I ran across this error in an ASP.NET project that was using ADO.NET to access the data in a .csv file (more info here). After much gnashing of teeth, I finally ran across this blog post, that explained the problem and provided a link to this MSDN article.
Basically, you need to make sure that the user has permissions on both the file in which the .csv file resides, and also the file in which the Jet Engine will create temporary files. It is this last piece that I didn’t know, and lead to days of heartache.
So I thought I’d post, in the hopes of minimizing the heartache for others…
You can use SQL Server Database Roles to control access to various parts of your application. Let’s say I have created a .NET application. I have a menu called Administration and I only want certain users to be able to see the menu. One way to do this is to use Active Directory Groups. Another way is to use SQL Server Database roles.
For this example I create a role called MyAppAdmin. Only members of MyAppAdmin should be able to see the Administration menu. After creating the role and assigning appropriate permissions to the role, I want to check, within my .NET application, to see if the logged on user is a member of the MyAppAdmin role. Here’s how to do this:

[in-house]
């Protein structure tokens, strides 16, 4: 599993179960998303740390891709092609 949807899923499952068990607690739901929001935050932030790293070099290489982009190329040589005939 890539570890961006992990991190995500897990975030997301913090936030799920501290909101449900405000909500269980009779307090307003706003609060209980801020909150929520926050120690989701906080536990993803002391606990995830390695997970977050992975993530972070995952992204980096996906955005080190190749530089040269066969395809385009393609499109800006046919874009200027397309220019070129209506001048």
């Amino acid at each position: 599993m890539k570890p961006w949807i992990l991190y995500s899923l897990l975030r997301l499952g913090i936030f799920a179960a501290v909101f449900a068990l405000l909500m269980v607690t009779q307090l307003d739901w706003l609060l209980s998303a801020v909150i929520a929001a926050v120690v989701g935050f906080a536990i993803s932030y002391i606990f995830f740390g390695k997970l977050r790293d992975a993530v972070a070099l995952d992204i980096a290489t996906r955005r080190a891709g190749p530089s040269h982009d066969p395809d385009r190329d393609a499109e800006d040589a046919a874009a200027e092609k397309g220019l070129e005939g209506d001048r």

Create a stored procedure:
CREATE procedure [dbo].[uspTestDatabaseRole]
— Returns 1 if user is a member of the specified role or if user is dbo
declare @Return integer
if USER_NAME() = ‘dbo’
select @Return = 1
select @Return = IS_MEMBER(@RoleName)
In this procedure the variable @RoleName refers to the Database Role you are checking. You can also use it to check membership in a Windows group. You may notice if the person calling the stored procedure is dbo, I return 1 no matter what. You may not want the procedure to work this way so you should modify for your own purposes.
Now all you need to do is call this procedure from your .NET code and it will return 1 if the person is a member of the database role you are checking or if the person is dbo. Otherwise, it will return 0.